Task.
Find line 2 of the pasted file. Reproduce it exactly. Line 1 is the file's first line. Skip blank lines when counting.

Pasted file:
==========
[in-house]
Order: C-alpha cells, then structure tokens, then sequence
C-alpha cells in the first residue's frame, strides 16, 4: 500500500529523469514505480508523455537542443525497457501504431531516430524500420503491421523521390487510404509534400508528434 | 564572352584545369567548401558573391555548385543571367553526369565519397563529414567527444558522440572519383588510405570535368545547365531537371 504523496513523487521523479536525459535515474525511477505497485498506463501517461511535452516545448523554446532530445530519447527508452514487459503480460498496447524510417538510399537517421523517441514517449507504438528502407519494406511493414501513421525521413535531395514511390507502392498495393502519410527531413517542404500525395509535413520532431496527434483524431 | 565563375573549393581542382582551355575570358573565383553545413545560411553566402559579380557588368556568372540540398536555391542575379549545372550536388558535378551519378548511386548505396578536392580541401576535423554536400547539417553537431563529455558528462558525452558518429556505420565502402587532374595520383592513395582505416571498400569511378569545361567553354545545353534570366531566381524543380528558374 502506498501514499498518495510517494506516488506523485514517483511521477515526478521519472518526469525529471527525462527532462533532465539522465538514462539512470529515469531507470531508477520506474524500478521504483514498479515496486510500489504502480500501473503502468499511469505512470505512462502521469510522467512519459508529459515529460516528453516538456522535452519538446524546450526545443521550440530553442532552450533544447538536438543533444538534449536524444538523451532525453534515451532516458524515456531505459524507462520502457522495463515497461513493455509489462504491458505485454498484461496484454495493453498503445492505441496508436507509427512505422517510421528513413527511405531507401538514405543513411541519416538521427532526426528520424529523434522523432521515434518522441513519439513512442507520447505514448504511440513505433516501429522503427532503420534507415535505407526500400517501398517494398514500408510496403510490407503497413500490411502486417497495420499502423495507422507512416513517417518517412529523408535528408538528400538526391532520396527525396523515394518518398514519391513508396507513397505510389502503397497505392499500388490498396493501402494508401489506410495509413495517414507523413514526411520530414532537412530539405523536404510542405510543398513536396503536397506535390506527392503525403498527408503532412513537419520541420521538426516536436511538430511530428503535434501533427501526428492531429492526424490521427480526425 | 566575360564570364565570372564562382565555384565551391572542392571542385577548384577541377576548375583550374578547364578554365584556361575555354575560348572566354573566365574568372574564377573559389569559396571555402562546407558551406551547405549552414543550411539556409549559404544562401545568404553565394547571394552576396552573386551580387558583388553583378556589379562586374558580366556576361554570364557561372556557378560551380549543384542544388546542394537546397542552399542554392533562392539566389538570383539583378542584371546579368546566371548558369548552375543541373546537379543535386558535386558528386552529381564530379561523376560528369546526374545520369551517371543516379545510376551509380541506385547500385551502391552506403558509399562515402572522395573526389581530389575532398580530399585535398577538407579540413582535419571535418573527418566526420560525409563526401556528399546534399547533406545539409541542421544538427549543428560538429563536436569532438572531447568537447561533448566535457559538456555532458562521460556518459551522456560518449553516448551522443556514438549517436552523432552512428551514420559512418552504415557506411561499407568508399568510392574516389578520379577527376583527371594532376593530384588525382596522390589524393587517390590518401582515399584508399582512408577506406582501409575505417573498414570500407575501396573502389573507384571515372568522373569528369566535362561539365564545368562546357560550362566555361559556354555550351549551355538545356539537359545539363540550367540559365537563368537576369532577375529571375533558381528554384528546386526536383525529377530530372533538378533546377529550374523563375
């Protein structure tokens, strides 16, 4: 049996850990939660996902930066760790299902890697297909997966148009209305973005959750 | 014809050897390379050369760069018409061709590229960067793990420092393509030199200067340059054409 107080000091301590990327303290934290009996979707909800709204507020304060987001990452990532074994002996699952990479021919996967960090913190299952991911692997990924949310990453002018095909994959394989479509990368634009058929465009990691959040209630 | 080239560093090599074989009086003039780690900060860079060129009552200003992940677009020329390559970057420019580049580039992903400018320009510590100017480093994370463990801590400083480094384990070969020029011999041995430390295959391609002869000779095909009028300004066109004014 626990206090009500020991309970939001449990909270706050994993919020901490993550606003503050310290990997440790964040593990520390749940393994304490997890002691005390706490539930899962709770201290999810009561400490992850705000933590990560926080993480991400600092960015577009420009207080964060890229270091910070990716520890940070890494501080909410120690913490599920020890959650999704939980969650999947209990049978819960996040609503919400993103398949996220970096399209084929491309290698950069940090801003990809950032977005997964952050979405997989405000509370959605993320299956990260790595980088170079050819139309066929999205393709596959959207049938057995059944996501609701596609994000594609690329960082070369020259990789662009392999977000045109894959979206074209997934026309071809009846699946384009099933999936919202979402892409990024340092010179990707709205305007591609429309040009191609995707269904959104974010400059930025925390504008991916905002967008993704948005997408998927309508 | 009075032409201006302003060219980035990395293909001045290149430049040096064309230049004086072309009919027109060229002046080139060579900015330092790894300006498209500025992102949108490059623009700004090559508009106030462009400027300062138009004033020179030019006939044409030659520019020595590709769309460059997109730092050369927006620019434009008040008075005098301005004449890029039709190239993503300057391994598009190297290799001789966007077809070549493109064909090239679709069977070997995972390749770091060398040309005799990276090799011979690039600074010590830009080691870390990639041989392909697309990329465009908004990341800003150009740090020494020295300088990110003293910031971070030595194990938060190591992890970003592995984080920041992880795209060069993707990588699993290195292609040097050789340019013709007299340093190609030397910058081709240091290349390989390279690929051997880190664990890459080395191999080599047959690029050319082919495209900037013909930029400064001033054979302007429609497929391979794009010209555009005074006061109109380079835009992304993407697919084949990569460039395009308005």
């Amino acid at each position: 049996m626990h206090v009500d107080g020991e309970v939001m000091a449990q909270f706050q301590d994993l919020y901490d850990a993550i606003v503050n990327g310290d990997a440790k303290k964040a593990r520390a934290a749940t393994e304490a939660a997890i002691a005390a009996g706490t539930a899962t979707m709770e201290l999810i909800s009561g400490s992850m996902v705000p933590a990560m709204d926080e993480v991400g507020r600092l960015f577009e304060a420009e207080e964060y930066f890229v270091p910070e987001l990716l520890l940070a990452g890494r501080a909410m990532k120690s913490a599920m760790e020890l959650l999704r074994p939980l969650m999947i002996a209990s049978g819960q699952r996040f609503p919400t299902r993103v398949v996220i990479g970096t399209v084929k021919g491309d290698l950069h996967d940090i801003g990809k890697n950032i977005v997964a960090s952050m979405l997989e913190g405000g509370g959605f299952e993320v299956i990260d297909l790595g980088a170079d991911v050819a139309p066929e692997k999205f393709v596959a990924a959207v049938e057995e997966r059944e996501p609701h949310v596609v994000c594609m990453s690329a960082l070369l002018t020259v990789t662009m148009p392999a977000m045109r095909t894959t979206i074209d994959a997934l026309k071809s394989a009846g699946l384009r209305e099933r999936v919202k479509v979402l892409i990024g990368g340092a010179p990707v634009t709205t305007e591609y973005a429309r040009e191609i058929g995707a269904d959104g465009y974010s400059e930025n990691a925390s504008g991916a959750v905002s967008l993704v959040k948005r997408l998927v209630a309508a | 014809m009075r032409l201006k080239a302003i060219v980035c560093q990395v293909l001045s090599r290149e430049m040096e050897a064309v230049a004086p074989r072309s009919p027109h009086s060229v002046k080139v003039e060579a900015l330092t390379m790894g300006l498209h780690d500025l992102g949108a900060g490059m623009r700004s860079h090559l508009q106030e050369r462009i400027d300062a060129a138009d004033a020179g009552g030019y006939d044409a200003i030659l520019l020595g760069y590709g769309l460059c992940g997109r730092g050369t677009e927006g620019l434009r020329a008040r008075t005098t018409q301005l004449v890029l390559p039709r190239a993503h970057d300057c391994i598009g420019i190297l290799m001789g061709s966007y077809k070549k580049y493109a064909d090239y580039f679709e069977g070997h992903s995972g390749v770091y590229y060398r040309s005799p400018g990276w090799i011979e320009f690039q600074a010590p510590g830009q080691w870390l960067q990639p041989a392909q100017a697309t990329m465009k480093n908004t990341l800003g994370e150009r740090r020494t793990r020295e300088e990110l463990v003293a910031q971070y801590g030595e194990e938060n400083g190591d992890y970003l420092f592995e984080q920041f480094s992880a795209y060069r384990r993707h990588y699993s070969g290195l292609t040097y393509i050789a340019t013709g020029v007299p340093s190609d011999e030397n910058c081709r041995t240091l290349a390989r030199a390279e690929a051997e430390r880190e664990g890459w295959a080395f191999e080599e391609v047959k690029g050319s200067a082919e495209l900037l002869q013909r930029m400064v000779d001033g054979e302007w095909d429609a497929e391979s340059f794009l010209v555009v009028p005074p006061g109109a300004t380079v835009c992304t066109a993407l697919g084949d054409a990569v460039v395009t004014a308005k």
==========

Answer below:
Order: C-alpha cells, then structure tokens, then sequence